It's all different today, of course, and if I had any luck I would be able to stay there for free today because my old surfing mate, former Courier-Mail reporter Ian Oliver, would have been the owner.
You see Ian's parents went close to buying the pub back in the late 1960s but preferred a pub out Warwick way.
There was some excellent  Main Beach surf that day in 1960 and a few board riders out around First Point at Johnson's Bay.
Remember back then there were very few boardriders around because surfboards with fins had only been introduced to Australia by some Yank athletes who were in Australia for the Melbourne Olympics in 1956.
Seeing them got me interested in surfboards, and a couple of months later when Jan and I were holidaying at Caloundra, I decided to visit an old Maryborough swimming mate, a former Queensland Railway lad porter named Hayden Kenny.
Some time earlier Hayden had opened his board-making business at Mooloolaba. I borrowed a board, about 10-foot long, which was the normal thing back then, and drove back to Caloundra. That afternoon I launched it  into  six-foot surf at the southern end of Kings Beach and paddled out.
I paddled like fury onto the first swell that came along and took off like a rocket but before I could get up the board speared into the sand, shooting me off like a rocket and almost breaking my neck.
I took the board back to Hayden next day and told him I was retiring from surfing. But all that changed two years later when I met old surfer Ben "Pa" Bendall and his wife, Marg "Ma" (pictured above). But I'll tell you about that  another time.
Anyway after the Noosa lifesaving carnival ended, I phoned the story back to The Courier-Mail and decided to walk around to National Park.
When the old bush track to National climbed up over First Point I was astounded by the views from that fantastic rocky point. I sat down on the point for quite a while, watching the  sun go down ... and the great surf with about three or four boardriders out.
You must remember back then there were so few boardriders around that when you passed a car with a surfboard on top you waved at them frantically and they  did the same to you.
That spot at First Point became my favourite spot. I even camped there in my swag a few times.
Then one day driving  up to National all hell broke loose in my head - there were builders on First Point constructing  four bloody units. You can't, I told them. This is part of National Park.
Unfortunately all us surfers had believed that but it was not correct. So up went the four units, and I hated it. But if I had a couple of million bucks today I would buy one and move in. They have the best ocean views in the world.
Even though I hadn't started boardriding at that stage  I started spending holidays at Noosa, sometimes with Jan and sometimes with mates in old beach-side houses.
The best of those was in an old weatherboard house  named Rainbow's End, right on Johnson's Bay on a triangle of land where you turn off Park Road into  Little Cover Road, just across the road from where those bloody First Point units are today.
But I'll tell you more about Noosa and Rainbow's End and the whole North Coast in my surfing days in my next story, which I hope will be posted before Christmas. (Many thanks to Ian Oliver for the photos of Rainbow's End from the 1960s)

Friday, August 12, 2011

In league with Brothers, Wide Bay and the word from Churchill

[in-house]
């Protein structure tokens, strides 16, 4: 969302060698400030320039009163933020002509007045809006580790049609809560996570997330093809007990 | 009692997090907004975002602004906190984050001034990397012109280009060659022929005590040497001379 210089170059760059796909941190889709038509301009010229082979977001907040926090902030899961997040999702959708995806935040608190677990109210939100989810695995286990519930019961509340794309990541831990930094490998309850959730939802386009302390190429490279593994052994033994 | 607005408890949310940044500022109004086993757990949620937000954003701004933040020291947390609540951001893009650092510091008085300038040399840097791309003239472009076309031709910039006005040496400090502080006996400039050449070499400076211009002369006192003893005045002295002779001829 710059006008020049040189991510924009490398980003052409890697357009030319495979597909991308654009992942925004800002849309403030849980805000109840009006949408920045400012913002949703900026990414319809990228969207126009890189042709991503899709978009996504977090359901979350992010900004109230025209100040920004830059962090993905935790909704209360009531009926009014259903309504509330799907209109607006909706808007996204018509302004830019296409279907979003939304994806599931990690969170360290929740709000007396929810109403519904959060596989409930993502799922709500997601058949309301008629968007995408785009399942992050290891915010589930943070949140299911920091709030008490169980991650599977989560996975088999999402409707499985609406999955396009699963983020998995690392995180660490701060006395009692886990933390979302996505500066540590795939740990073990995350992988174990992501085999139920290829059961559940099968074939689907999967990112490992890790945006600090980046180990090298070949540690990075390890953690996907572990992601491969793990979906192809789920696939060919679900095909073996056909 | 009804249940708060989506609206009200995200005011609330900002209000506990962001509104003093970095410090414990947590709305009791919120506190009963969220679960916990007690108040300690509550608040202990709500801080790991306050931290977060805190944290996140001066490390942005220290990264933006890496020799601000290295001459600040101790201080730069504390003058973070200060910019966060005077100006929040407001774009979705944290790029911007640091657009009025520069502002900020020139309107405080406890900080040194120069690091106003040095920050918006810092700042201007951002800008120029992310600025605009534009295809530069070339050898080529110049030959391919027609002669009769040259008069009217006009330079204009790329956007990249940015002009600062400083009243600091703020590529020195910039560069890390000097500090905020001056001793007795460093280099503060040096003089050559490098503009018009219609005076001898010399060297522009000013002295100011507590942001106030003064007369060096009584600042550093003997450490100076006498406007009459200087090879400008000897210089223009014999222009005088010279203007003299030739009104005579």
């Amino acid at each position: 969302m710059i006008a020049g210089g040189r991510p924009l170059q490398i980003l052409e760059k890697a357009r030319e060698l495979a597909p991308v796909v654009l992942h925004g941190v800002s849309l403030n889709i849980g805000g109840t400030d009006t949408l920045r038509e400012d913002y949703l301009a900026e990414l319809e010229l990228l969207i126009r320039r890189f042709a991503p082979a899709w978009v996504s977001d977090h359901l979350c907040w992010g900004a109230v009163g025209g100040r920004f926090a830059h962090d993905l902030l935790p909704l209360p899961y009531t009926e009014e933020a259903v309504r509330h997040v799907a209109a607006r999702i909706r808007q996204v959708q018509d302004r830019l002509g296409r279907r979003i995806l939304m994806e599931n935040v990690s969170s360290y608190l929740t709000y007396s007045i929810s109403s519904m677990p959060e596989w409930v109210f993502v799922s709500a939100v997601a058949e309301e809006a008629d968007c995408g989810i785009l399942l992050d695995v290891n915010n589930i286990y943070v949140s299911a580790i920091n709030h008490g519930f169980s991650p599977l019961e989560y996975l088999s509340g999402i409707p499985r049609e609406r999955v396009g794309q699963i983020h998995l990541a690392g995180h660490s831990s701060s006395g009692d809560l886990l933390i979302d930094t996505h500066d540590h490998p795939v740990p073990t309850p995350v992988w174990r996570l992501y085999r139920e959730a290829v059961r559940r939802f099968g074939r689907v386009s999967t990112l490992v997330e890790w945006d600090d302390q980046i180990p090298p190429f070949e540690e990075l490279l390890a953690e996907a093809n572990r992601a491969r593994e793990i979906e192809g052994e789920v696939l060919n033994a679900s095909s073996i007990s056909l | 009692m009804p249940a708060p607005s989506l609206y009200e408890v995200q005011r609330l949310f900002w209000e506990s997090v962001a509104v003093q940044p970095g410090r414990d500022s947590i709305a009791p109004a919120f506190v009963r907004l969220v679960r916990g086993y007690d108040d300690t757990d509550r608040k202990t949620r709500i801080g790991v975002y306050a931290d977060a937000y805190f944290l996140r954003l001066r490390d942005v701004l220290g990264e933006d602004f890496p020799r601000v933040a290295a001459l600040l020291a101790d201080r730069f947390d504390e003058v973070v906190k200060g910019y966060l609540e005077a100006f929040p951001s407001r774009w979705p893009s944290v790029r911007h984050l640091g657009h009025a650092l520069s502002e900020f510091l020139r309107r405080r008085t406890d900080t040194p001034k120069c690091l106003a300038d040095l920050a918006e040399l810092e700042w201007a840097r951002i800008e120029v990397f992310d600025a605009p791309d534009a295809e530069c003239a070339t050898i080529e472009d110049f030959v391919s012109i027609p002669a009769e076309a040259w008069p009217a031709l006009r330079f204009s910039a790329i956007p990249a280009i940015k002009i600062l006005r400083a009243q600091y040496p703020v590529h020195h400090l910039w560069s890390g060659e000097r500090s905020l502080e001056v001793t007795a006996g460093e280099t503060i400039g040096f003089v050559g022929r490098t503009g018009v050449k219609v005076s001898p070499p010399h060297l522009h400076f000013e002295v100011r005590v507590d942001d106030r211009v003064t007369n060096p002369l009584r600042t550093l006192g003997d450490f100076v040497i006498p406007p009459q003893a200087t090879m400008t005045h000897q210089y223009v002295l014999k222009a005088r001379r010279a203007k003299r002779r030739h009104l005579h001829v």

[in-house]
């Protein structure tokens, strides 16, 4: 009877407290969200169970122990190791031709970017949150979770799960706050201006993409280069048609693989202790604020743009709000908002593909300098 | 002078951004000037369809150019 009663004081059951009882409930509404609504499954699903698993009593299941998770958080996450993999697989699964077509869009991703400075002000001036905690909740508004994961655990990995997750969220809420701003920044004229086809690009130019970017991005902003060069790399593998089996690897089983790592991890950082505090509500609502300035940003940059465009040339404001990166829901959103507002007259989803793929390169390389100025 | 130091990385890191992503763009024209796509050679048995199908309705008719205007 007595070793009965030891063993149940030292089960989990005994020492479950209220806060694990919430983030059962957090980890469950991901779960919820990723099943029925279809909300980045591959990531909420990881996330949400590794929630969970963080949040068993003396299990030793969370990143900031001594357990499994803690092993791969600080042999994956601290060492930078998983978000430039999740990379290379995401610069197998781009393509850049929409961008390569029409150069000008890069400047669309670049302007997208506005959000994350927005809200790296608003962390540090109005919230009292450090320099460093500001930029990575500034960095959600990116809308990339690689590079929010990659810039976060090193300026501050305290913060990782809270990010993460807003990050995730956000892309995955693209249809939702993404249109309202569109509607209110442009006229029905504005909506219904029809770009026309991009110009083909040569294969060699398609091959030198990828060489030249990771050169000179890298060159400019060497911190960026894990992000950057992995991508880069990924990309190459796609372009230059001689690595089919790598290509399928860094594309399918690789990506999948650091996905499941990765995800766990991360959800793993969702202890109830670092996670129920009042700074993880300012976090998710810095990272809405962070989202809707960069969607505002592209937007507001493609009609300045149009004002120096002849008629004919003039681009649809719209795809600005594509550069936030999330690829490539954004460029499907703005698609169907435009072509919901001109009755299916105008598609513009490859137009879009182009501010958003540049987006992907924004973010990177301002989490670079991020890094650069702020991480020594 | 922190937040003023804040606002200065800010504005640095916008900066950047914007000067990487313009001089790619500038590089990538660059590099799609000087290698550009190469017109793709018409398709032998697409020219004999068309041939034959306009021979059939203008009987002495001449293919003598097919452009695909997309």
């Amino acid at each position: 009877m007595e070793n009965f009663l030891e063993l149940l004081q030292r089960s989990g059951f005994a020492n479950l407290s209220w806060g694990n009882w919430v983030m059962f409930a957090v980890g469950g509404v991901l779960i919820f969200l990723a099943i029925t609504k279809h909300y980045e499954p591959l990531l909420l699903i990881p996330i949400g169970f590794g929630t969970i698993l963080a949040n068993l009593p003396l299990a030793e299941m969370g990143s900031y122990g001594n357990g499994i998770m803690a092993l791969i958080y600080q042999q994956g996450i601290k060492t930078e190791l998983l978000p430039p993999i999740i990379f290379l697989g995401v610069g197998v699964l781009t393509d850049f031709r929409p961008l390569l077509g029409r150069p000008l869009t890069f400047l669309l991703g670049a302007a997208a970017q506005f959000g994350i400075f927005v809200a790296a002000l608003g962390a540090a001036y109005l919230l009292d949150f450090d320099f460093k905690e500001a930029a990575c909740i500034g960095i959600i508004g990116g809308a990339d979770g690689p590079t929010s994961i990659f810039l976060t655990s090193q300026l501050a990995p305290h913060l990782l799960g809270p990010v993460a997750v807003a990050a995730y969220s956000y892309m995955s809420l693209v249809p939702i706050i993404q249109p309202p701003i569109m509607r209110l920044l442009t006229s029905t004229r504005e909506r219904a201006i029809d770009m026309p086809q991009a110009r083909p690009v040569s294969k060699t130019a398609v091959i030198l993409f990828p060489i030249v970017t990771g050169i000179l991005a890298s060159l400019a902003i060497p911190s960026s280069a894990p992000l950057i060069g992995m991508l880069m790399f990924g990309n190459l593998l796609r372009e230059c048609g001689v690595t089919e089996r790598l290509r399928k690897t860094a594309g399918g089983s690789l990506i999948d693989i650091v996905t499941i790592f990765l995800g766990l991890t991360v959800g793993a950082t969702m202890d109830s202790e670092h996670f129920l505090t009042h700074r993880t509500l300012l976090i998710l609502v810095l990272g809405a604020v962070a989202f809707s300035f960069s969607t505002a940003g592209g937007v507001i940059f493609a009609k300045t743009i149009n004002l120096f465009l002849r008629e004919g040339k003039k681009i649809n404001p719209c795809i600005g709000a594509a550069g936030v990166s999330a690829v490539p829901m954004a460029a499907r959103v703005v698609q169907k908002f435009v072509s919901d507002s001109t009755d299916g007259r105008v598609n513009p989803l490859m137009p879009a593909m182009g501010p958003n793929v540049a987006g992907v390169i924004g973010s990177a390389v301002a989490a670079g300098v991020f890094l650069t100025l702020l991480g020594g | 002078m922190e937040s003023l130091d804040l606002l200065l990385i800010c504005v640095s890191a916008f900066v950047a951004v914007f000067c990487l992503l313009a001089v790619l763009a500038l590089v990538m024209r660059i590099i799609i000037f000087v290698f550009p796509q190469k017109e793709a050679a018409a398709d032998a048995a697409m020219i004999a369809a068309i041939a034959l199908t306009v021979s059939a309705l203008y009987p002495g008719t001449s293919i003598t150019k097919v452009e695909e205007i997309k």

YOU remember the first blog I wrote back in September, 2009, about my highly unusual start in newspapers?
It was highly unusual because I didn't know what a journalist was and I was a terrible speler and very slow reader (still am) and  only just got a C in English when I finished school in Junior.
 At that stage all I was interested in was rugby league and becoming an electrician but couldn't get an apprenticeship. Anyway have a look at that first blog to get my background in newspapers.
Even after I finished my four-year newspaper cadetship on the Maryborough Chronicle and got a job on The Courier-Mail in 1956, I still didn't like reporting but had to stick with it because I was about to get married and needed a good job to get a bit of money.
What I wanted most in life was to play rugby league for Queensland and Australia and thought I could get there because I had played for Wide Bay against France and New Zealand in my late teens.
As soon as I got the job on The Courier-Mail I  joined Brisbane Brothers Rugby League club and had a couple of games in A grade before the newspaper's chief of staff told me if I wanted to play football seriously I had better find another job. And that was the end of my footy career at the age of 21.
It was a pretty cruel blow for me because I loved rugby league and had been playing it from the age of about  10 or 11, starting in the 5stone 7pound team at my old school, St Brendan's College outside Yeppoon. I left St Brendan's after just scraping through Junior when I was 16 and went back to live with my parents in Maryborough. There I joined Brothers Rugby League club and about a year later, at 17, I won a spot in the A grade team on the wing because I was pretty fast and not a bad defender.
Anyway, I  fluked a reporter's job on the Maryborough Chronicle. I wasn't remotely interested in it but the chief of staff there, Ray Foster, was a mad rugby league fan and also covered the game for the paper and encouraged me in football.
In 1954 I was on the wing for Brothers when we won the Maryborough premiership, but I ended up in hospital that night with a badly broken nose and concussion from a pretty good stiff-arm tackle.
Next year I made the Wide Bay rep side, first playing the Queensland country trials in Rockhampton and then against France at Gympie. I scored a pretty good try in that match.
In 1956, I was again in the Wide Bay side when we played the country trials and then against New Zealand.